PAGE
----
About Me

My photo
Somewhere in the Mojave Desert, California, United States
Gazing into this abyss called Life and wondering.....what's next !?!!

Saturday, March 22, 2014

Seeking Shelter (aka Querencia 2)

I am having trouble picking up my camera lately. The spark of creativity is buried underneath a pallor of human unkindnesses. Can't watch the news or read the internet or walk through the staffroom without feeling personally assaulted in some way. The world outside is coming alive with wonderful spring light and peeps of color. The air is warm and alive with happy chirps and the whir of wings as life gets busy making more life.

But I stare at it from inside. Unable to move. Tears spill over without warning. There's a sharpness to my speech. Breathing is shallow as it burns in my chest. I feel like a thousand elephants sit on top of me. The only solace is my walking buddy, Toby, who insists on his daily walk - which we do. Most of the time. And I always feel, a little, better. I turn off the tv. I limit the internet to communicating with friends and family on "good things",  researching fun lessons, or playing a mindless game (or 2) of (dare I say it), CandyCrush. But I can't avoid the other day to day stuff. Either way I turn, someone is ready to pour a pot of boiling oil on me or someone else or anyone in their way. There is so much unhappiness and spite around. It's blocking the view.

Self rescue. After a brisk 2.5 mile walk with the Tobster, I started quelling through files of images for my "Querencia" project. While this image isn't especially artistic in an 'oh wow' kind of way, it certainly touches on where I can retreat and draw my strength from. A simple, armless, cushy chair flanked by books on one side and a Chinese red side table with objects that impart great love and mutual respect on the other.

The walrus tusk was my late husband's. He found it in Alaska, back in the early 1980s, on some beach in the Aleutian Islands - I think. He was a bush pilot, bringing scientists to remote places for study. The tusk was just laying on the beach near the walruses the scientists were observing - as the story goes. For several decades, it sat in a dusty shadow box, not sure where to place it. Then, a dear artist friend saw it one day, less than 2 years ago, when he delivered some metal sculptures I bought from him. He graciously offered to make me a stand to showcase the simple beauty of this sentimental relic from my past in exchange for some of my framed photographs. Deal!  Resting on the base of the tusk display is a painted rock. A gift from a former principal who knew I was struggling within a toxic marriage. "A paperweight, a soul to watch over you, or a tool to get him to listen to you," she impishly told me. Three souls. One display. Reminders of kinder times.

None of these people are alive anymore. All passed far too young and fairly sudden. My husband was in his 30s. My sculpture friend, maybe 60. My principal friend, 45. I think of them often and miss them dearly. All had a great sense of humor, were wonderful and fun company, and knew what unconditional love was. They all had many, many friends. People loved being around them - each in their own personal way. You could be assured of much fun and merriment in company of any one of them. When I sit in that chair, with a book to take my mind off of things I cannot change, they are there with me. Nudging me forward. Reminding me of all the love I have received and of all the love I have to give - in spite of those unhappy souls who cannot see their own worth.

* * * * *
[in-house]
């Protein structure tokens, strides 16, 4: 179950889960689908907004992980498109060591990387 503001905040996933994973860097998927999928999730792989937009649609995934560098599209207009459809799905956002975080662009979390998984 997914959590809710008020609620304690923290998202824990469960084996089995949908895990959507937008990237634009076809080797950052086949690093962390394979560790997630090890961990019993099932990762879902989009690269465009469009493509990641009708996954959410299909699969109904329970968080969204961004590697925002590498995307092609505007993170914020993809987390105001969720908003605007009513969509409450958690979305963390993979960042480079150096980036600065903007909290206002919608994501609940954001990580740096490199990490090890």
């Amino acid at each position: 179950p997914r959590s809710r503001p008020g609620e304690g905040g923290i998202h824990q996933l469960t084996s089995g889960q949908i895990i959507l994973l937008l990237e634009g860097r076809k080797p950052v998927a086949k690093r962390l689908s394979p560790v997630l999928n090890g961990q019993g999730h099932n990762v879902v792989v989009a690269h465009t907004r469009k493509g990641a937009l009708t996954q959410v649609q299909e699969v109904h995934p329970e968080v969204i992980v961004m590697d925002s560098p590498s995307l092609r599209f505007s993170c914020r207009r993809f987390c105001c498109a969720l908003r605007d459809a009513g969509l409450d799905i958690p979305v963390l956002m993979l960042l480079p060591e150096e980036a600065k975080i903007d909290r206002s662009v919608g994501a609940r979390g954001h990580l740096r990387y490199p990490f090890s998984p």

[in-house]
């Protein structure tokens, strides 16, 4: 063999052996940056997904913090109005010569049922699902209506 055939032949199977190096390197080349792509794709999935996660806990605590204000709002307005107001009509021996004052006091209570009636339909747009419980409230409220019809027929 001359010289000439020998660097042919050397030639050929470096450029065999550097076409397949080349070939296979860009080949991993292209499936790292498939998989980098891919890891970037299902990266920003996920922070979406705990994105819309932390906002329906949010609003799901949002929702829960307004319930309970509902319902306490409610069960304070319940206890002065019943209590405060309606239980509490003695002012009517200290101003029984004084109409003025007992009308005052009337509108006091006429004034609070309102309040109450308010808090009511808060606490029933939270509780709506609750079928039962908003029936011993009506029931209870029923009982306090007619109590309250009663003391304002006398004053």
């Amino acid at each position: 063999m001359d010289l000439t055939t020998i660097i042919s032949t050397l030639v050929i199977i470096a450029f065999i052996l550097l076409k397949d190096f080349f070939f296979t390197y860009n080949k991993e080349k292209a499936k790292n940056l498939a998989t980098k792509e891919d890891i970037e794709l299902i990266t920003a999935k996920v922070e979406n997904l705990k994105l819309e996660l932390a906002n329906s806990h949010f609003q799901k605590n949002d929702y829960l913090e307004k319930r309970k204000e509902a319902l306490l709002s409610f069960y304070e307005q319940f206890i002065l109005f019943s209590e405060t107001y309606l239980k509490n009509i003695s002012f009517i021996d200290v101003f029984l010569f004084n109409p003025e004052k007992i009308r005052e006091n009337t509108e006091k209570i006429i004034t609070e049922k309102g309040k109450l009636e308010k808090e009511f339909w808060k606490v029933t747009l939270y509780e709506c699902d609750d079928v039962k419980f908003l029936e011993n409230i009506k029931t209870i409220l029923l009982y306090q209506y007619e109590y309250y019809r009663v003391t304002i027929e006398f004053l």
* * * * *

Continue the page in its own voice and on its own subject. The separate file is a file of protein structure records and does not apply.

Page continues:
Querencia. Being grounded. That place where one retreats to gather strength and feel safe and be reminded that it really is okay.

I feel, a little, better already.


Sunday, March 16, 2014

Americana Culture

Happy 'almost' St. Paddy's Day! I am going to slightly veer from my quest to present my photographic findings of what Querencia is to do a bit of plugging for a friend of mine. Bear with me. I hope what I share is enlightening to you - and if not, pass it on to someone who would appreciate these bits of Americana.... I'm all for independent projects - people who have a passion to preserve and educate as they also entertain us.

Candacy Taylor. Creator of Taylor Made Culture. An amazing, energetic, inspiring and gifted woman with a passion for preserving our Americana roots. From the waitresses of coffee shops and diners to Bingo Halls to inner workings of beauty shops to female bull fighters. Candacy unearths and brings to light the fine details of what many of us have taken for granted in our daily lives.

If you are a baby boomer, you'll remember those vinyl padded turn stools on a Saturday afternoon or Sunday morning after church - sharing a meal with family or friends served by a woman who not only brought you your meal but addressed you personally because you were a regular. To many, these women were 'just waitresses'. To these women, this was their career - something they took heart in and did their job with love. It wasn't just a job for them. It was their life. And still is for those handful of diners and coffee shops that still exist in certain communities - usually smaller, rural ones - today. My town has one. C & S Coffee Shop. The same women have worked it for years. I find it comforting to step inside and allow time to stand still for awhile. The coffee is consistent and always good - served with a smile and a joke and story or two....



Here are some links regarding Candacy's works. I hope you'll explore them. Learn something. Reminisce a little. Support her cause. Pass it on.....

KCET Artbound Article: Candacy Taylor and Counter Culture

Indiegogo Project: Counter Culture   (The funding campaign ends in early April!)

Artbound Video: Beauty Shop Culture with Candacy Taylor

Taylor Made Culture: Candacy's webpage with all of her projects and the history of how all this started